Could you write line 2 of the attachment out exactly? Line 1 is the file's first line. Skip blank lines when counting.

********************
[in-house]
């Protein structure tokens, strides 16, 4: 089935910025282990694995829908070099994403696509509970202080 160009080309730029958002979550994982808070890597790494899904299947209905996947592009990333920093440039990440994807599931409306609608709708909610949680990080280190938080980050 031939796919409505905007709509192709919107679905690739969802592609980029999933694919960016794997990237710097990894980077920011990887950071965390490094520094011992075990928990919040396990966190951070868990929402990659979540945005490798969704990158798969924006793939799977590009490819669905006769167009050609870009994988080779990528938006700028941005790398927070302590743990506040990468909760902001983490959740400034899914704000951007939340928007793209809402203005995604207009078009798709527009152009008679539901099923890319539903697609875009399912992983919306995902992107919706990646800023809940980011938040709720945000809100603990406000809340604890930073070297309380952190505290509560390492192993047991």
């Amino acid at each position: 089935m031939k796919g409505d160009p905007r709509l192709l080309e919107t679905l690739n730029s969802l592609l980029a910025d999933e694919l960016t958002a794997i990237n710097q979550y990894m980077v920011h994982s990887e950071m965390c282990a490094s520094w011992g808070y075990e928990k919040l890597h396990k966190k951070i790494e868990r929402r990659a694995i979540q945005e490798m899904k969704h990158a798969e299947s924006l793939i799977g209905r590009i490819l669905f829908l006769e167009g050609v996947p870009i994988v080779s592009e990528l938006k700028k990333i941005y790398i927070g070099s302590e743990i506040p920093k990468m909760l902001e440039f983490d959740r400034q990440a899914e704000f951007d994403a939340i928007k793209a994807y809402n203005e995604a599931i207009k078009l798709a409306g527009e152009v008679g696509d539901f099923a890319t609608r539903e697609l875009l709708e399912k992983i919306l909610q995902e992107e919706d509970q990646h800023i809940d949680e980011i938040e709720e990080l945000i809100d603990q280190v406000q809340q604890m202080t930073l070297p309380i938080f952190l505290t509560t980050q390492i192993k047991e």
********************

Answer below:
């Protein structure tokens, strides 16, 4: 089935910025282990694995829908070099994403696509509970202080 160009080309730029958002979550994982808070890597790494899904299947209905996947592009990333920093440039990440994807599931409306609608709708909610949680990080280190938080980050 031939796919409505905007709509192709919107679905690739969802592609980029999933694919960016794997990237710097990894980077920011990887950071965390490094520094011992075990928990919040396990966190951070868990929402990659979540945005490798969704990158798969924006793939799977590009490819669905006769167009050609870009994988080779990528938006700028941005790398927070302590743990506040990468909760902001983490959740400034899914704000951007939340928007793209809402203005995604207009078009798709527009152009008679539901099923890319539903697609875009399912992983919306995902992107919706990646800023809940980011938040709720945000809100603990406000809340604890930073070297309380952190505290509560390492192993047991």